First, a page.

The growth ratio of the second reactor 301 is between about 5 and about 10. The combined growth ratio of the first 201 and second 301 reactors together (i.e., the ratio of the granular silicon particles harvested from the second reactor 301 to the mass of the primary seeds fed to the first reactor 201) is between about 65 and about 200. More preferably, the combined growth ratio of the first 201 and second 301 reactors is between about 90 and 150.

One aspect of the invention is that the operation of the first 201 and second 301 fluidized bed reactors is influenced by the difference in the average particle size of the particles in the first 221 and second 321 fluidized beds. As those skilled in the art know, average particle size influences a number of other characteristics of a fluidized bed. For example, for any given ratio of fluidizing gas velocity (U) to the minimum gas velocity capable of fluidizing the bed (Umf), bubble bypassing is greater when the average particle size is smaller. An increase in bubble bypassing favors homogeneous decomposition.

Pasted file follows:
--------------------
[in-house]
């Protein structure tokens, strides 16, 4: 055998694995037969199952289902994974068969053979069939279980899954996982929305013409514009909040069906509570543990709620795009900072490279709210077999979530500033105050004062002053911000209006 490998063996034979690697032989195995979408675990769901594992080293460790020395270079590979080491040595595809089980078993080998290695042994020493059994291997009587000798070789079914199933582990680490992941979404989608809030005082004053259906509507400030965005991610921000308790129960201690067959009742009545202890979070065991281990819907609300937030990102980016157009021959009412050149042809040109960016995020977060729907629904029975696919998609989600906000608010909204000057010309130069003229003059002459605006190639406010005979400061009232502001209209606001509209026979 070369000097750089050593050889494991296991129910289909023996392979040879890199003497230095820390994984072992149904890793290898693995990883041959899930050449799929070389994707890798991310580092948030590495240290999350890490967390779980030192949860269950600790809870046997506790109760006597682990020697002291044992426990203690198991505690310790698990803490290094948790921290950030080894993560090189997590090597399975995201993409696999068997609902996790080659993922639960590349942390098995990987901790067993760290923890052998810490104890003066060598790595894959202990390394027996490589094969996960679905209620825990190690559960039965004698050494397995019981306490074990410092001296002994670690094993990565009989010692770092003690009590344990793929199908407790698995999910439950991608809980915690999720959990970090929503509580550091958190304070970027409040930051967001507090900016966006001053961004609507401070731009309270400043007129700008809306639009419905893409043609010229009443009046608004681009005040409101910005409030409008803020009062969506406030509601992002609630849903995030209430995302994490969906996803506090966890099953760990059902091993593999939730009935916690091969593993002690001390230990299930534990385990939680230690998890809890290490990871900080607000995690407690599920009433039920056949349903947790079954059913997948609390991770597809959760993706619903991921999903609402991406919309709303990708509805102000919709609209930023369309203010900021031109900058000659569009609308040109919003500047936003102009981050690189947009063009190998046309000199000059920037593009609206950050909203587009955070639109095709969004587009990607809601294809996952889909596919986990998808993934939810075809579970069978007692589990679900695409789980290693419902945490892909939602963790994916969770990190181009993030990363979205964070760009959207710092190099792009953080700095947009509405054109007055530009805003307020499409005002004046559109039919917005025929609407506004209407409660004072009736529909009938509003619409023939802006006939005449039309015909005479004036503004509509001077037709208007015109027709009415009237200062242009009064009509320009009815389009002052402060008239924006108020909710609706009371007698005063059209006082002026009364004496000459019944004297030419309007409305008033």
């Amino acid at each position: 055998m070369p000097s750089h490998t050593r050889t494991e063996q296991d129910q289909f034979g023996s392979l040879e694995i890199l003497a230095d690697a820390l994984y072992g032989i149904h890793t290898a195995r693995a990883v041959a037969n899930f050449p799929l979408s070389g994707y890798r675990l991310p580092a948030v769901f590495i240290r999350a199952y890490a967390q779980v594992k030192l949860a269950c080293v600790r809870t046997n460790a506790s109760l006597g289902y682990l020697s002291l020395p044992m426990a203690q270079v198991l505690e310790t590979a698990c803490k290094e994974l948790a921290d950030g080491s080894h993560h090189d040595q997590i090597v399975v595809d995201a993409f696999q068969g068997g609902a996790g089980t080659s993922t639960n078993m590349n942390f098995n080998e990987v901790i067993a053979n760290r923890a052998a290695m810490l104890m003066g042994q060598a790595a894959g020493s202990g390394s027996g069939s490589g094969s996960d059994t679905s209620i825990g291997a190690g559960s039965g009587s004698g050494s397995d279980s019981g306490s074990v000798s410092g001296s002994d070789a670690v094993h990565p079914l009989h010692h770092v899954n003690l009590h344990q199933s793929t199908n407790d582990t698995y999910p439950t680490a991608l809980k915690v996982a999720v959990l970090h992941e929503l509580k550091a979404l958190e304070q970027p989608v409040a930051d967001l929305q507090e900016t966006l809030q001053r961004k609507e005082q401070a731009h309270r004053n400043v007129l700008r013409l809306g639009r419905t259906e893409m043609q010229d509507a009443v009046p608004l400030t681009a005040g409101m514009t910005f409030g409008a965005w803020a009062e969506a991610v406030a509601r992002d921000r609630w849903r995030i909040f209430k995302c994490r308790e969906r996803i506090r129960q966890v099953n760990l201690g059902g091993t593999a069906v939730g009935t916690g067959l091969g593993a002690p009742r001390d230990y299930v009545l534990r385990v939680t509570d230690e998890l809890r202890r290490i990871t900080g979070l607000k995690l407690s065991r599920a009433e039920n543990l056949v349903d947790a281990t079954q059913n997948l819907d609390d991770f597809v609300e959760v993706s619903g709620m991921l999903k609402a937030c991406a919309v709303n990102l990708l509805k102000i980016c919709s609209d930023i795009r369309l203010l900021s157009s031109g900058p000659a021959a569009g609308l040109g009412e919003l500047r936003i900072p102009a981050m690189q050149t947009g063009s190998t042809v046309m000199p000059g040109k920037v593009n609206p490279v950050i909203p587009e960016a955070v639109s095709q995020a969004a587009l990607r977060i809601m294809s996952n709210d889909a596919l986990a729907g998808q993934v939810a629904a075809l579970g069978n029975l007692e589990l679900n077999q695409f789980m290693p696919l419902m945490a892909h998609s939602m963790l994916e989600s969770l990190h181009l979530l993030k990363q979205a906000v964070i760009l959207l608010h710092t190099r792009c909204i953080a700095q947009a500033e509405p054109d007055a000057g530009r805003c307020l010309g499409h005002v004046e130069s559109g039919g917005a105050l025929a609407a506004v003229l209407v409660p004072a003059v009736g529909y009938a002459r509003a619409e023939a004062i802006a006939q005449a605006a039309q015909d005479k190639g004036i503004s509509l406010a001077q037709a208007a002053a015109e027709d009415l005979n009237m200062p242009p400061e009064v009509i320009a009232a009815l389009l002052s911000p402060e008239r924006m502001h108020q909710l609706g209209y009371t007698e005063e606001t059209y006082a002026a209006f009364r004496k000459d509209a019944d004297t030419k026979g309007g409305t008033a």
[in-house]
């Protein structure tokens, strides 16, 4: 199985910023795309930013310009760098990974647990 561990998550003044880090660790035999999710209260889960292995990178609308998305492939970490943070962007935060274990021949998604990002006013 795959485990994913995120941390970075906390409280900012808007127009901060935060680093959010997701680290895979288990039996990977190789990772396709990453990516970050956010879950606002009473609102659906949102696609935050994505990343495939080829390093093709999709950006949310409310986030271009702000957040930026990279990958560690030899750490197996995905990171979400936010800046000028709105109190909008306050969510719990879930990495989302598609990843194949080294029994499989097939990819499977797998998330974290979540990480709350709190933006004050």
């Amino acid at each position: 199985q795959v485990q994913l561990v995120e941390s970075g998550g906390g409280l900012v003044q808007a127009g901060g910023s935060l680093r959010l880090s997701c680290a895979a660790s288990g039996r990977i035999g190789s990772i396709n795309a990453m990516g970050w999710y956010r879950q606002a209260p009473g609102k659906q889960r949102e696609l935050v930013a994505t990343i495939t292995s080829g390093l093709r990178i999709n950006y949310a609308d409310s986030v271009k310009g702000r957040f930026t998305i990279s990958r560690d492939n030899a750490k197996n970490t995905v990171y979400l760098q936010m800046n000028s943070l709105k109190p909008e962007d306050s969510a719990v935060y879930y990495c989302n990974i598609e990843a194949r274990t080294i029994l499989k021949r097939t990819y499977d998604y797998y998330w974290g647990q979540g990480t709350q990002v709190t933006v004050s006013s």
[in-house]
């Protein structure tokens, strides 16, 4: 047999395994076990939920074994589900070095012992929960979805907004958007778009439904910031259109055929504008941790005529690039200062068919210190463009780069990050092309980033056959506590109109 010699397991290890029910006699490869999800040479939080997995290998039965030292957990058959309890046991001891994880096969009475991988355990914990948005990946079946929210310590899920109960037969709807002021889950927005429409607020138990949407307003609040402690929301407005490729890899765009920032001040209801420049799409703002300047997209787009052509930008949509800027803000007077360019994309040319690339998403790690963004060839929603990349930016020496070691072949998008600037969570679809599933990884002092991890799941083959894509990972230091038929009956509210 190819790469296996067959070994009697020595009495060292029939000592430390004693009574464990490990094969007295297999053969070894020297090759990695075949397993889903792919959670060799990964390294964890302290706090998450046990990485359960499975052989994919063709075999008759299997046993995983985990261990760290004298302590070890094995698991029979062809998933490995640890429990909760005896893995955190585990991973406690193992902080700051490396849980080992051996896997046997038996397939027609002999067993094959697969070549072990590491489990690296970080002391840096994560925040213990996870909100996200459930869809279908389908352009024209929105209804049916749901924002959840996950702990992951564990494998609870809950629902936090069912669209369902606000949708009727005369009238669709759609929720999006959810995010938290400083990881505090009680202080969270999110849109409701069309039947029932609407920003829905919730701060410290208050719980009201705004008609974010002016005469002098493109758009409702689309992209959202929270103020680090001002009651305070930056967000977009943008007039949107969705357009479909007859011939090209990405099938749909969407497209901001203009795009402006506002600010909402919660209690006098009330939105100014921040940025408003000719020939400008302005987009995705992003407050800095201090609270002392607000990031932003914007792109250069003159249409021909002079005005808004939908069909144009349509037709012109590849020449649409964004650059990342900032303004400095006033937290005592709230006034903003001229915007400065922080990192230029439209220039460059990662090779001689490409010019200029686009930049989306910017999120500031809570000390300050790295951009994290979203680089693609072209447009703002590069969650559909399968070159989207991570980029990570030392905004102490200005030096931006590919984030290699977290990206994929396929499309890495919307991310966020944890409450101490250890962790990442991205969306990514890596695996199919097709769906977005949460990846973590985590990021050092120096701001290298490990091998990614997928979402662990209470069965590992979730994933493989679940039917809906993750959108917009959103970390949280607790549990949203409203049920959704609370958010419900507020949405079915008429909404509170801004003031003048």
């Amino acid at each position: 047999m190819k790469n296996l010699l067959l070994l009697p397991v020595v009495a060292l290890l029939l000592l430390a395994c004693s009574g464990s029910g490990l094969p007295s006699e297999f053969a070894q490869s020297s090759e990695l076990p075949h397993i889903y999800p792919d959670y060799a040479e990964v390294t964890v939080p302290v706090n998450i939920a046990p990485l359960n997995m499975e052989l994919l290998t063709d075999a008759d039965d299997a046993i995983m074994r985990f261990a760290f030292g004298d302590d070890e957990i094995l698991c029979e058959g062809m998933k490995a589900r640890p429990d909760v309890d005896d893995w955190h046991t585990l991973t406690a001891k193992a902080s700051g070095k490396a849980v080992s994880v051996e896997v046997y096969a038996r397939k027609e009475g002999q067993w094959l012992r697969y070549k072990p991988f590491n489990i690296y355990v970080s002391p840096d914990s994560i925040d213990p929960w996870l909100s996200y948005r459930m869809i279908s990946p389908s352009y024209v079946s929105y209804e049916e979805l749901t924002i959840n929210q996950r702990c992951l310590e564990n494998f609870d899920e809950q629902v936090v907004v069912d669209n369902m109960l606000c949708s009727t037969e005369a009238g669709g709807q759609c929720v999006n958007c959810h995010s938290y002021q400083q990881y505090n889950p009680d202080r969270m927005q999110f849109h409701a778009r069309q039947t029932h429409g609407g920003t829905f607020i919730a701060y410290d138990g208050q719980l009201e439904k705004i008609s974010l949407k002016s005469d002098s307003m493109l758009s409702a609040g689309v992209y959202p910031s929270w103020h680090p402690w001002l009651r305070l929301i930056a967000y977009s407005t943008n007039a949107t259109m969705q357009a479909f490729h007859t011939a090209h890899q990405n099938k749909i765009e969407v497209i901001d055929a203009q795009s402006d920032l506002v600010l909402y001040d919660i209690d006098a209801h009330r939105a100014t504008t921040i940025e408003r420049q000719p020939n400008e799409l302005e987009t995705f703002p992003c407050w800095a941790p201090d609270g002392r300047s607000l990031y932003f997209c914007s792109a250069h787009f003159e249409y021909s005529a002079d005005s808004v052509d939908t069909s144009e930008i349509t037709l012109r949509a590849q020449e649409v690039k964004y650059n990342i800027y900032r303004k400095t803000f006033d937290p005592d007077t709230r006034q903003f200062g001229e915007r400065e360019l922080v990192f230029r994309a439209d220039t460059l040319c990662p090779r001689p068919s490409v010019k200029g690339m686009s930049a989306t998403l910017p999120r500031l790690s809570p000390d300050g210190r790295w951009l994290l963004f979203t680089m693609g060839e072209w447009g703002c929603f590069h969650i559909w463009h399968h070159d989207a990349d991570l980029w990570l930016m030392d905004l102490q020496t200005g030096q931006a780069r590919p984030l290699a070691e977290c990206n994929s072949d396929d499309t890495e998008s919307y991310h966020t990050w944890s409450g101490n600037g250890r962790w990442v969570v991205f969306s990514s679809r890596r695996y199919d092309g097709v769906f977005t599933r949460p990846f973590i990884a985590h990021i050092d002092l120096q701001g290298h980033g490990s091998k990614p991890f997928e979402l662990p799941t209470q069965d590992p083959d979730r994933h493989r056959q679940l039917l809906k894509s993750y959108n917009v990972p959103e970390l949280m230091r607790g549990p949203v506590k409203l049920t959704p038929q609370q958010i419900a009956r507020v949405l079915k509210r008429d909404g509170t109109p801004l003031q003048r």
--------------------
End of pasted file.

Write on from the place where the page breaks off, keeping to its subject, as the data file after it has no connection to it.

The average particle size of the particles in the first reactor 201 is smaller than the average particle size in an ordinary silicon producing CVD fluidized bed reactor. It is also smaller than the average particle size of particles in the second reactor 301. Conversely, the average size of the particles in the second reactor 301 is larger than would be found in a typical silicon producing CVD fluidized bed reactor. For example, in one embodiment the average particle size in the first reactor 201 is between about 300 and 600 microns and the average particle size in the second reactor is between about 800 and 1200 microns.